Yesterday was a marathon run. We had breakfast at the hotel and started off, happy to add Car 17 to our caravan. There was a lot of radio chatter, and Troy delivered the elephant jokes he'd promised. We again admired the beauty of Destruction Bay. We had our innards jumbled on the single bumpiest stretch of road in North America. It was a good time.
|Gettin' silly in the Subaru|
This is where things got interesting. There were caribou in the road. I think we saw a moose. There was the faintest of auroras in the sky. Then we saw the sign. Bison warning. BISON! Just roaming the streets. Camera ready, Steve and I scoured the roadside for any sign of the beasts, all while battling in an epic bubblegum blowing contest. That's right, we're five. Before long, I spotted the first bison, up on a hill in the moonlight. As much as a moose in the dark is scary and imposing, this takes the cake. There are no legs to cut under with these bad boys, you just smash into them. Not much further up we spotted several more in the shoulder. And on from that we came upon a herd walking across the road. It was a wild sight. I especially loved watching them eat by rubbing their faces in the snow to get to the ground underneath. We even saw two playfully butting heads and fighting. It was a neat way to end the day.
|A faint aurora|
|That would wreck your car and your day.|
Awaking in Liard, we checked out the hot springs and got on the road. We needed gas and food, having not had a real meal in 24 hours. I spotted a shack on the side of Lake Muncho with gas pumps. Bob commented on their cool old-style diesel pump. When I went inside to pay, I noticed a kitchen. Best discovery of the day. A gruff looking man named Jack came over to take payment for the gas. I asked if he was serving breakfast and he said yes. We piled in and a local trucker warned us about the massive portions. Continuing my fine tradition of french toast breakfasts, I ordered half a portion. It was massive, and apparently Jack makes all the breads right there. So so good! After we chatted a bit, he seemed to slightly soften, and we learned he had been there for 40 years, serving the truckers and once running a touring boat on the lake. Things went downhill in the 80's recession and haven't recovered. For such a gorgeous area, that was sad to hear.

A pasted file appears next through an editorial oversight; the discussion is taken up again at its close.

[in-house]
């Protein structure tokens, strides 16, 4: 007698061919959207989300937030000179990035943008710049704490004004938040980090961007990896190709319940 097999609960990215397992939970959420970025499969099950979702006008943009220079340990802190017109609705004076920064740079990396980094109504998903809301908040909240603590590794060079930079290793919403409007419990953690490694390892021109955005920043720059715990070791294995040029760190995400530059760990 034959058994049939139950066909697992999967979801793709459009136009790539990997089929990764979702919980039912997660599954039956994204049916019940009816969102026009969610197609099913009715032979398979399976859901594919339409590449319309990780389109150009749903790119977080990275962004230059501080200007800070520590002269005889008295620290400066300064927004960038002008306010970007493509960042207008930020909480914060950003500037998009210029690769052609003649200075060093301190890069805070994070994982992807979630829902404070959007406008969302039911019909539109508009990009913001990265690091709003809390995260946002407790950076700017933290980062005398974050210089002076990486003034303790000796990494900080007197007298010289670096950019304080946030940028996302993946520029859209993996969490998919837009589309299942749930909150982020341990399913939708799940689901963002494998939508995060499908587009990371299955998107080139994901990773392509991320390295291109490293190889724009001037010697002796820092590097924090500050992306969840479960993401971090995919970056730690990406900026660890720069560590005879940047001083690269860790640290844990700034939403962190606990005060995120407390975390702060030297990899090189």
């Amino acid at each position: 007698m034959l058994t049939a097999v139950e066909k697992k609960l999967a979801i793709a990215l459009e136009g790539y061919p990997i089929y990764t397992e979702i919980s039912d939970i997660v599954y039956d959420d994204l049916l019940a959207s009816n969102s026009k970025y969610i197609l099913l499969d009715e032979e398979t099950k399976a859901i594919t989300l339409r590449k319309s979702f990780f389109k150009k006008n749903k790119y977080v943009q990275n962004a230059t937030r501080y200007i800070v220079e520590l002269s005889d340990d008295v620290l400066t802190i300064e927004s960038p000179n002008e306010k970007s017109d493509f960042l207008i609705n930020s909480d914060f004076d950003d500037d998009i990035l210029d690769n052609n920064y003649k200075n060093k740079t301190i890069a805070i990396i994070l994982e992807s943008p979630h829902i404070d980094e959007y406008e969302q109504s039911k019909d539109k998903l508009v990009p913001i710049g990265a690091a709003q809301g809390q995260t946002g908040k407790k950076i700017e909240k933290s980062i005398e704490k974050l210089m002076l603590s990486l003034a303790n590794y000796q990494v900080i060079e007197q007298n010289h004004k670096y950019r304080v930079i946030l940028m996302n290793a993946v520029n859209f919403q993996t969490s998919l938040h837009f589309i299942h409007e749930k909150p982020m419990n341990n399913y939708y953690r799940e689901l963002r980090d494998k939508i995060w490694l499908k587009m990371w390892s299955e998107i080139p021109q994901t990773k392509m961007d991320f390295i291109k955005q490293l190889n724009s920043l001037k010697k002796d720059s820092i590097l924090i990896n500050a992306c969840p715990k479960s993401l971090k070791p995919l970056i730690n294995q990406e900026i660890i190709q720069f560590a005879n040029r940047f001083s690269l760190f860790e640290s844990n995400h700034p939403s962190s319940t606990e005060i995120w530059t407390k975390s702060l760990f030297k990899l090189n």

We didn't make it far from Jack's when we were able to repay our car-removal karma. In the ditch was a minivan, and we sprang to action digging him out and hooking up tow straps. Another truck full of sled dogs also stopped, and we attached the hooks to his rig. Rather easily, we pulled out the minivan, its owner very grateful for the help. We continued on in somewhat slippery conditions. Steve began to pull away, racing to get back to his family. At a gas stop several hours later, nerves shattered from too much driving and too little sleep, I had some words with him. I adore Steve and he's like a big, goofy red-headed brother, but sometimes he doesn't pay attention to other people's feelings. We said our goodbyes and continued down the road approaching Fort St. John. I'd decided I'd had enough and needed to get on the next flight feasible.
It was a bit down the road when Steve called on the radio that he'd contacted a friend at a travel agency and was looking into flights for me. Needless to say, one was quickly found, and at a reasonable price. We met up again, and after taking care of the business end of things, we made up. I felt bad for having laid into him so harshly, but knew he understood. We hugged it out, and with a few tears shed, said goodbye for a final time. Suddenly we were alone, the familiar Subaru no longer in sight, no booming voice calling "13 to 15" on the radio. It was truly sad. While we all said we would stay in touch, it's easier said than done. And I know I want to see them all again, but will I? I certainly hope so, this was far too great a bonding experience to let go to waste.
Bob and I made it down to Grande Prairie and were stunned by the size of it. It felt very strange to see bright lights and cars and sprawl. Tomorrow, my grand journey comes to an end. I arrive in New York at 10pm. I'm excited and ready to be home.